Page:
MediaCom UK CEO Karen Blackett talks to Media Impact about the ethnic media market in the UK

Karen Blackett is one of a few black women in a senior
media role in the UK, and is determined to help more
people of colour enter the industry.
“I have a burning passion to ensure the industry
embraces diversity of all types. Aside from the fact that it
is clearly morally correct, I firmly believe it is essential to
the continued success of advertising and media agencies.”
Blackett began her media career in 1993 at CIA MediaNetwork
working across a range of direct response accounts,
which included NatWest, Time Life, Barclaycard and Prudential.
She continued her career by joining Zenith Media in
1995 as a senior communications planner and buyer working
on the sought-after BT account.
Blackett was then head-hunted by The Media Business
Group, where she eventually reached the board of directors
in 1999 of the newly merged MediaCom and The Media Business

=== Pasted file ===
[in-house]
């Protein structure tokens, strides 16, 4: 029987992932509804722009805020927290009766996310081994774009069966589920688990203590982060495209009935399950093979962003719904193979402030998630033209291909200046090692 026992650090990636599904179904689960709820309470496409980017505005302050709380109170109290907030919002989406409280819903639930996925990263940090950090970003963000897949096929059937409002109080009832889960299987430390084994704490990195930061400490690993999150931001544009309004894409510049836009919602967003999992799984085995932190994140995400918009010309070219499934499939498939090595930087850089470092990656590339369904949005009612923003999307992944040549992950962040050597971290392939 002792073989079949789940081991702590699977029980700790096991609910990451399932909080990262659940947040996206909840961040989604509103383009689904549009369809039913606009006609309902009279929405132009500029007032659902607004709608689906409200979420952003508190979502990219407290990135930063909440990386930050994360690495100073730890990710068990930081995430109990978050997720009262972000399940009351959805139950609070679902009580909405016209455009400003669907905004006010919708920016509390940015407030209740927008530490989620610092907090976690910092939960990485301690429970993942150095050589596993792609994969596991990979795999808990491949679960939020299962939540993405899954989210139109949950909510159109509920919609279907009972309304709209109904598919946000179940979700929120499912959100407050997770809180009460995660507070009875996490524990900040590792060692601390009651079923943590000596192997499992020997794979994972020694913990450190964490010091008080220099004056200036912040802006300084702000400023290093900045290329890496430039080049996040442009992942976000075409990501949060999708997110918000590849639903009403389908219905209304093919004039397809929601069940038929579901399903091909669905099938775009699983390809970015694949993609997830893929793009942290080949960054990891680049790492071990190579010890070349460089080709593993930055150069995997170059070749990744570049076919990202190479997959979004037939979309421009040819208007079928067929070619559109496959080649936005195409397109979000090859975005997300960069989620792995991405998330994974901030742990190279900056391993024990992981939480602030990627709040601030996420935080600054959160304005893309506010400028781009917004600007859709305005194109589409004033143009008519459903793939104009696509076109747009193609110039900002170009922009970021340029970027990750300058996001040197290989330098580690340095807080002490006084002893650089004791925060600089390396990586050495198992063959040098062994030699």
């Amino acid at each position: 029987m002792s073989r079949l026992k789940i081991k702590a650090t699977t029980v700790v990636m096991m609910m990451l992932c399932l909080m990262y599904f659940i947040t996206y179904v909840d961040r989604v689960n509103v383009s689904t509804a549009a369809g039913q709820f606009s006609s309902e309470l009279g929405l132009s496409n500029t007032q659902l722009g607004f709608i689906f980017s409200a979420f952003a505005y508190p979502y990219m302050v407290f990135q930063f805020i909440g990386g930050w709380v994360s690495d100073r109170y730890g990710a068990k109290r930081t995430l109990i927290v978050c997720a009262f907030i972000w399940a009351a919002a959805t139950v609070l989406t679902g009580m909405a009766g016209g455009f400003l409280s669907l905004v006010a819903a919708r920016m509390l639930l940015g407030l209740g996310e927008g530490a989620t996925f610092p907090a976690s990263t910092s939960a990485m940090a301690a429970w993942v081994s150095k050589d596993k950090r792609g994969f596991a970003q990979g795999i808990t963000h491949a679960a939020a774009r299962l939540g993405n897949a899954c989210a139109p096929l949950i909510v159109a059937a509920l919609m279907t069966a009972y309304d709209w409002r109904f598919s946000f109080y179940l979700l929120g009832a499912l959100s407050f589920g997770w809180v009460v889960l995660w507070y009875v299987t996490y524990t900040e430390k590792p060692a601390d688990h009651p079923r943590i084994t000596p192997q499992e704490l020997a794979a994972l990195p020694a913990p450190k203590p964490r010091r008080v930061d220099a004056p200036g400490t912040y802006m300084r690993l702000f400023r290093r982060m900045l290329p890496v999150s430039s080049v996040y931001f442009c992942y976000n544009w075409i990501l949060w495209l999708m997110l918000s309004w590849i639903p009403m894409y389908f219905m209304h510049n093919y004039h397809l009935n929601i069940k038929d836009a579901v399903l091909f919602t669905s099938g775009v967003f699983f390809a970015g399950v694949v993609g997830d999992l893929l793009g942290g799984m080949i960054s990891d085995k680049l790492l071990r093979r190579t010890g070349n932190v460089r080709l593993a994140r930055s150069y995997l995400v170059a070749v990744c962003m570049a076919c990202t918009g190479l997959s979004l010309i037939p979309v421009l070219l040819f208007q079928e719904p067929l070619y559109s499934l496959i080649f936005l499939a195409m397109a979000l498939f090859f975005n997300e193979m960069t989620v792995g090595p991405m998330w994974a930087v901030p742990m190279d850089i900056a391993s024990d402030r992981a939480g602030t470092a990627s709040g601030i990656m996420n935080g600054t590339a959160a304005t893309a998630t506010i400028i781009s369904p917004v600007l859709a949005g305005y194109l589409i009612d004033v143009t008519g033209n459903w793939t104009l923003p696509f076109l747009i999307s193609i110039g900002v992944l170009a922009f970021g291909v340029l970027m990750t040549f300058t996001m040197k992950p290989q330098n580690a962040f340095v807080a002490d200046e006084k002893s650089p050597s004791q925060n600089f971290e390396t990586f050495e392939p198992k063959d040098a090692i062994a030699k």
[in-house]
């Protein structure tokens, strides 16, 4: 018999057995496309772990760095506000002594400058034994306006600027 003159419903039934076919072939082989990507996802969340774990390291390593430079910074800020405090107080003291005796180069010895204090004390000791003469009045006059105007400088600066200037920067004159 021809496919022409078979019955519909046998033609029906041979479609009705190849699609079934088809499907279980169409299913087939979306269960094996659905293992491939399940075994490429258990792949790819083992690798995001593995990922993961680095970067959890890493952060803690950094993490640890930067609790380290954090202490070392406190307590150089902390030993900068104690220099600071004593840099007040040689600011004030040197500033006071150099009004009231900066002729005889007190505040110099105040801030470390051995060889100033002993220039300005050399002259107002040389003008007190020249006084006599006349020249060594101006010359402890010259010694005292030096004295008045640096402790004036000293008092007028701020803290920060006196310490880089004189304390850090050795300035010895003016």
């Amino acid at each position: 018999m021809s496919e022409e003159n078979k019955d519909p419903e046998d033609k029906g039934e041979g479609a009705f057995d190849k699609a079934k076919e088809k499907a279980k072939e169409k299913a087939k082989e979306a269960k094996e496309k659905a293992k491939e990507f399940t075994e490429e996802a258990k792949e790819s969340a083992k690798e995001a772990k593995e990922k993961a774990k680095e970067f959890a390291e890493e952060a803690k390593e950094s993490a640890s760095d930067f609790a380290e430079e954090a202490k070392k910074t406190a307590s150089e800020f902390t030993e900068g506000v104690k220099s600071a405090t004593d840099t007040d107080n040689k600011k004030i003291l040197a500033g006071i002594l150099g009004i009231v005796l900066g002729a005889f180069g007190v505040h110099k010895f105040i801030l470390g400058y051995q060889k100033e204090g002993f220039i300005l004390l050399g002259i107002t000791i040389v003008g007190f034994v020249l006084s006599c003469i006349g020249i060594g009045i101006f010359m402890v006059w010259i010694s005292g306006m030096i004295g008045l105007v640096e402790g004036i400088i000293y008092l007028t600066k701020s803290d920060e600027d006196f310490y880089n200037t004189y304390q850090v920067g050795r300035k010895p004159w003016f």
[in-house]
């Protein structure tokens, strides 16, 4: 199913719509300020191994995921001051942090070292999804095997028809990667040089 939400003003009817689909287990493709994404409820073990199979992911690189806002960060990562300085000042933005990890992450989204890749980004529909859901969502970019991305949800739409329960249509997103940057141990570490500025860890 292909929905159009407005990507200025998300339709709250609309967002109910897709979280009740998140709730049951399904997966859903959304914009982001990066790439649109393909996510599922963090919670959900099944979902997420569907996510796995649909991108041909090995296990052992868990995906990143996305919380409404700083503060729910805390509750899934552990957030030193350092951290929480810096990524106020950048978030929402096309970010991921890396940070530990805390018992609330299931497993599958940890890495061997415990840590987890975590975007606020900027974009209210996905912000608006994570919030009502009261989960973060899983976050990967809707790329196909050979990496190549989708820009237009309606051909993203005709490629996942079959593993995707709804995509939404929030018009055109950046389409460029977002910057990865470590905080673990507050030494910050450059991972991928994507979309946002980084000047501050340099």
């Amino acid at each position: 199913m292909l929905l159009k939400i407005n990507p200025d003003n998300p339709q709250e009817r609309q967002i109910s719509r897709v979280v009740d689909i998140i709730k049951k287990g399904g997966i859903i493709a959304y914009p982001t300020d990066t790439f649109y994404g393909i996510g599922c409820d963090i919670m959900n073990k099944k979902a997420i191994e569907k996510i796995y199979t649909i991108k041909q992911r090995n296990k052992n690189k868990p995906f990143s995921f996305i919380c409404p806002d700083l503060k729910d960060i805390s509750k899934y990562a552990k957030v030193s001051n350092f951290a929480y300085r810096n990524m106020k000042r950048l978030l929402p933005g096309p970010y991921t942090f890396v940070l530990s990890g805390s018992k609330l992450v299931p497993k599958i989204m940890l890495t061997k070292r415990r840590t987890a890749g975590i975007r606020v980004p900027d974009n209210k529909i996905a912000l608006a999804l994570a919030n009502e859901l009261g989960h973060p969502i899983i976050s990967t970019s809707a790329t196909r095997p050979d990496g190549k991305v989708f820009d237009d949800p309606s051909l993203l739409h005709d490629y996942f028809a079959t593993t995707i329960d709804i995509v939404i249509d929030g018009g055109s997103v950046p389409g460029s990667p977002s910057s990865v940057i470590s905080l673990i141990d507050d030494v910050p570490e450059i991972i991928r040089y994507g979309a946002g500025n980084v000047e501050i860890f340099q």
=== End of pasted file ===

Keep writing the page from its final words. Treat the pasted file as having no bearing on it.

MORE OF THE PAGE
Group Board.
In 2008, she became MediaCom’s chief operations director

for EMEA. Priority markets included Russia, Turkey, France,
Spain, Portugal, Poland, Czech Republic and South Africa.
After three years strengthening the EMEA network, during
which time MediaCom moved from the fifth largest to
the third largest EMEA network media agency, and she was
promoted to CEO of the UK Office in January 2011, running
over £1.2bn of media billings and over 1,100 people.
MediaCom UK is the largest media agency in the UK with a
range of diverse clients, such as Sky, Tesco, GSK, Coca Cola,